CATALYST Issue 3 - Page 20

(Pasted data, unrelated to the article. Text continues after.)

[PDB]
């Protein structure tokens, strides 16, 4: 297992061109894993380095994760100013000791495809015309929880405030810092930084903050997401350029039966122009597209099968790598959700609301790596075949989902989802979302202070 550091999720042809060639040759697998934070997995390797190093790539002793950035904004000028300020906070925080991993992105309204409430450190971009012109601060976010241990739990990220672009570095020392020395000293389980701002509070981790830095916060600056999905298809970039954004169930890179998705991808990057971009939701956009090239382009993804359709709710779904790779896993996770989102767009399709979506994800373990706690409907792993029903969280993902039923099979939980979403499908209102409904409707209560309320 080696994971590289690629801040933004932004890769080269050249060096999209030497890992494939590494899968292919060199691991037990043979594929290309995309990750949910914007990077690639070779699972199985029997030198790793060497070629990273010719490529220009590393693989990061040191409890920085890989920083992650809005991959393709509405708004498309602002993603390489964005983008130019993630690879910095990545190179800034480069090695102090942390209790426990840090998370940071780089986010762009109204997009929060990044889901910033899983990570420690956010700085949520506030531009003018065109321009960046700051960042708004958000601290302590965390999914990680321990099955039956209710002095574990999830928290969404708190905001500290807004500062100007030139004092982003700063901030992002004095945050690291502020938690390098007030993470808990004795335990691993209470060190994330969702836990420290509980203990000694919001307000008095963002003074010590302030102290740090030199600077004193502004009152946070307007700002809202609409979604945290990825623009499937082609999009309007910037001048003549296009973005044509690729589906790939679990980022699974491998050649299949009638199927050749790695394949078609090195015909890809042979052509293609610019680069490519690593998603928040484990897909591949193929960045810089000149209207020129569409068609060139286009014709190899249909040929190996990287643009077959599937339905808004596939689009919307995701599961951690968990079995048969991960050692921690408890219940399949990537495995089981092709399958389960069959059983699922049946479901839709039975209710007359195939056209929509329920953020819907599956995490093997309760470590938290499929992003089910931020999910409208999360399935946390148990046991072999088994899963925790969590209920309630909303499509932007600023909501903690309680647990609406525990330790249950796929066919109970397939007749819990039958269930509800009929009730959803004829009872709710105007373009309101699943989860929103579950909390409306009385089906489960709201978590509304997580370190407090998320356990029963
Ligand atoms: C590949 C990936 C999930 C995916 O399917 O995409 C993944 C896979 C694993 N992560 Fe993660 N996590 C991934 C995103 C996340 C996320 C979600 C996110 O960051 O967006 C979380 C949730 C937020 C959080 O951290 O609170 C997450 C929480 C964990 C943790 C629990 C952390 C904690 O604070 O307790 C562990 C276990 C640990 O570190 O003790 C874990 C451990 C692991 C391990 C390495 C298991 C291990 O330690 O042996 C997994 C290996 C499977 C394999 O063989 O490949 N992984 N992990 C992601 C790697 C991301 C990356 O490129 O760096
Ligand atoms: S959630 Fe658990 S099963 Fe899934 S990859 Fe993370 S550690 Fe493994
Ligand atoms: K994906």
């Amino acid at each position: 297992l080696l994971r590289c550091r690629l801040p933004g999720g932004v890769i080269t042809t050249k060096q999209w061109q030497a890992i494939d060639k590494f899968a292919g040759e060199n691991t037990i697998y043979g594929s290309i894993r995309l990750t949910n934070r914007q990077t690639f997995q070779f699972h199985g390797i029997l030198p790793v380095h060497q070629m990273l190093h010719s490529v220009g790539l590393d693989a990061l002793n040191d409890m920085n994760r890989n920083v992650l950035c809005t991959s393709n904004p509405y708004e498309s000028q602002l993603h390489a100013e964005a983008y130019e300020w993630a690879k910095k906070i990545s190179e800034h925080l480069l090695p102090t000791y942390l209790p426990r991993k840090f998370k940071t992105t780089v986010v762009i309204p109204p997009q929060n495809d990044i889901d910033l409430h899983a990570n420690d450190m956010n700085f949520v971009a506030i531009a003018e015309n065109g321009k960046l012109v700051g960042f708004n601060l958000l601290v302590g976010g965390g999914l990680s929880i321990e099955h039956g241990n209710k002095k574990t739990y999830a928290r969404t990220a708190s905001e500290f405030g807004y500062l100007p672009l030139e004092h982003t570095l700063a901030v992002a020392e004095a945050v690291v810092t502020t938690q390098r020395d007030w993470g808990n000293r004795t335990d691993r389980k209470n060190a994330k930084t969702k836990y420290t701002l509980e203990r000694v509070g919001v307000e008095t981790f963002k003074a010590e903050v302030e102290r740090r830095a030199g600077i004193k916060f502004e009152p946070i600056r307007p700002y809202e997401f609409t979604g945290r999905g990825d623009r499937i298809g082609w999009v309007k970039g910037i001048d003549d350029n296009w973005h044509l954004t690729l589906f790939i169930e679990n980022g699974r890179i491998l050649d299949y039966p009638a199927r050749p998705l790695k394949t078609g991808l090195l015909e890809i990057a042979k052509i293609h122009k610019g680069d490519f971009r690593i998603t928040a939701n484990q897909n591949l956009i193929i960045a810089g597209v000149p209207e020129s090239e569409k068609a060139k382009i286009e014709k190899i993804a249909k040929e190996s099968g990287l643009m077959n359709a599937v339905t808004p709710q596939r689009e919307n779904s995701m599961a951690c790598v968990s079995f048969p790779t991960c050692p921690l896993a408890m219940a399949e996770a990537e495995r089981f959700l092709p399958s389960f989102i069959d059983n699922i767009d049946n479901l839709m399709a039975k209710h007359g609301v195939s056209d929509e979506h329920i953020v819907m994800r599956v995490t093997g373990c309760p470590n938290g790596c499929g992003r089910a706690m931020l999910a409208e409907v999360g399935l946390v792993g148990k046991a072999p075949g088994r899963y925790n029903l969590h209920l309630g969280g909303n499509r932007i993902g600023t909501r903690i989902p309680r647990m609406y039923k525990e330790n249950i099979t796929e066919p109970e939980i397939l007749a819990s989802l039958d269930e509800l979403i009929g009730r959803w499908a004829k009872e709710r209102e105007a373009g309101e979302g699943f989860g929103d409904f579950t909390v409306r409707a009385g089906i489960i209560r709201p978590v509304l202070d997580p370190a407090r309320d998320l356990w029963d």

S Soundbites | Catalyst From ‘T-shaped’ to ‘poly-technic’ professionals: developing the ‘many-skilled’ advisers of the future F or those seeking to acquire and manage talent in the global world of professional services, the context is increasingly challenging. There has been a fundamental shift in what represents value to clients – in terms of the nature of the professional service itself and how it is delivered. Disruption and change, driven by increasing client demands of ‘more for less’, has led to new types of service providers entering the market, meaning greater competition and price pressure. There has also been a reinvention of the very nature of the traditional professional service firm, with a ‘blurring’ of the boundaries between the different types of enterprise. In light of this, Saïd Business School carried out practitioner research over the past year with partner organisation Meridian West to consider the talent management impact for the sector, exploring which talent strategies will lead to competitive advantage. Career pathways With firms evolving their business structures, career journeys are becoming less linear. New career pathways are opening up; for example, with firms offering moves into new technology. In other words, we’re starting to see career lattice-style pathways with alexandermannsolutions.com 20 more optionality – coming at a good time to address the next generation’s desire for varied career destinations. New mindsets With these new pathways come needs for new skill sets and mindsets. Clients see ‘value’ in the future coming from advisers who deliver more than the pure technical expertise and knowledge often accessed at the press of a button. Instead, clients see ‘great’ advisers as those who spot global industry trends, partner and collaborate around complex business problems, who are data aware, and know how technology can drive efficiency. Clients want advisers who are curious and problem solve, possessing coaching skill sets of ‘asking’ as well as ‘telling’, especially as their business challenges no longer have ready-made answers. This represents a shift: away from the old ‘T-shaped’ career pathways, with early phases developing deep expertise before a later expansion of focus, to a ‘poly-technic’ or ‘many-skilled’ professional, whose career, mindset and skill set are broader from the outset. To add client value, future professionals must see their identity as more fluid: less defined by their technical expertise, open to moving through a number of career roles and, to flourish in these different roles, committed ongoing learners. A board’s talent ‘to-do list’ should include three key actions. First, build your talent agenda around gaining intelligence on future, value-added skill-sets: from client feedback and areas of the firm focusing on the ‘far future’. Second, re-focus learning and development teams on ‘curating’ rich learning resources to help staff through lattice career transitions. Third, focus your firm’s development activity on experiential ‘ learning by doing ’ opportunities which will not only engage staff, but also build the agile mindsets and skill sets needed in a rapidly changing marketplace. A future career journey for professionals 'Markets and industry strategy' advisory group Phase F Nigel Spencer is senior client director at Saïd Business School, specialising in leadership development within the professional service sector. Phase E Client solutions centre Phase D Management experience Phase C Client-knowledge tools development Data analytics team Practice area and expertise development Phase B Phase A Facilitating client discussions Degree 'apprenticeship' including time in the firm